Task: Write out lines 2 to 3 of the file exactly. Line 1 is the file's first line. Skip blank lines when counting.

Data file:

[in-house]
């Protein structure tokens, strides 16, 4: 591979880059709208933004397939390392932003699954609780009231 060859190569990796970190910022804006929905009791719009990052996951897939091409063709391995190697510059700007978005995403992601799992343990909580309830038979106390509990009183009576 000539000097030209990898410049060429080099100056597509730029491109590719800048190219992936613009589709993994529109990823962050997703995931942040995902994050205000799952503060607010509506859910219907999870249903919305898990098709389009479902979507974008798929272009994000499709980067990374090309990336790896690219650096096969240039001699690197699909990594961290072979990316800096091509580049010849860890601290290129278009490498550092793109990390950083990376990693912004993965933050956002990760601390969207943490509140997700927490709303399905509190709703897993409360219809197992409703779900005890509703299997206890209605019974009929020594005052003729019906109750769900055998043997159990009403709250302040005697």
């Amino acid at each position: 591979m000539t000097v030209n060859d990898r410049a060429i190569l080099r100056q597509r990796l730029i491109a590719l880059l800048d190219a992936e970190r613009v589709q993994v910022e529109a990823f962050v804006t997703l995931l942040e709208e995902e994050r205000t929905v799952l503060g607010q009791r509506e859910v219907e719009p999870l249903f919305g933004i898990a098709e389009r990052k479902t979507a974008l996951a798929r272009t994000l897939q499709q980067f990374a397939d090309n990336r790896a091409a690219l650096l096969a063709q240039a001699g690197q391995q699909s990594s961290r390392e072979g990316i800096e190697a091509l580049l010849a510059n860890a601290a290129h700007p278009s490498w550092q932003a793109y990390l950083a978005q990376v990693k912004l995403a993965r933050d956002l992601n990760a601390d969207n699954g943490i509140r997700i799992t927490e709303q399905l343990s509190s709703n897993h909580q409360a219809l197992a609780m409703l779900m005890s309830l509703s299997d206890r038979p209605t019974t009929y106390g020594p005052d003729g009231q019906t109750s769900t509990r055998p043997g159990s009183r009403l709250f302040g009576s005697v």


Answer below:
């Protein structure tokens, strides 16, 4: 591979880059709208933004397939390392932003699954609780009231 060859190569990796970190910022804006929905009791719009990052996951897939091409063709391995190697510059700007978005995403992601799992343990909580309830038979106390509990009183009576 000539000097030209990898410049060429080099100056597509730029491109590719800048190219992936613009589709993994529109990823962050997703995931942040995902994050205000799952503060607010509506859910219907999870249903919305898990098709389009479902979507974008798929272009994000499709980067990374090309990336790896690219650096096969240039001699690197699909990594961290072979990316800096091509580049010849860890601290290129278009490498550092793109990390950083990376990693912004993965933050956002990760601390969207943490509140997700927490709303399905509190709703897993409360219809197992409703779900005890509703299997206890209605019974009929020594005052003729019906109750769900055998043997159990009403709250302040005697």
């Amino acid at each position: 591979m000539t000097v030209n060859d990898r410049a060429i190569l080099r100056q597509r990796l730029i491109a590719l880059l800048d190219a992936e970190r613009v589709q993994v910022e529109a990823f962050v804006t997703l995931l942040e709208e995902e994050r205000t929905v799952l503060g607010q009791r509506e859910v219907e719009p999870l249903f919305g933004i898990a098709e389009r990052k479902t979507a974008l996951a798929r272009t994000l897939q499709q980067f990374a397939d090309n990336r790896a091409a690219l650096l096969a063709q240039a001699g690197q391995q699909s990594s961290r390392e072979g990316i800096e190697a091509l580049l010849a510059n860890a601290a290129h700007p278009s490498w550092q932003a793109y990390l950083a978005q990376v990693k912004l995403a993965r933050d956002l992601n990760a601390d969207n699954g943490i509140r997700i799992t927490e709303q399905l343990s509190s709703n897993h909580q409360a219809l197992a609780m409703l779900m005890s309830l509703s299997d206890r038979p209605t019974t009929y106390g020594p005052d003729g009231q019906t109750s769900t509990r055998p043997g159990s009183r009403l709250f302040g009576s005697v």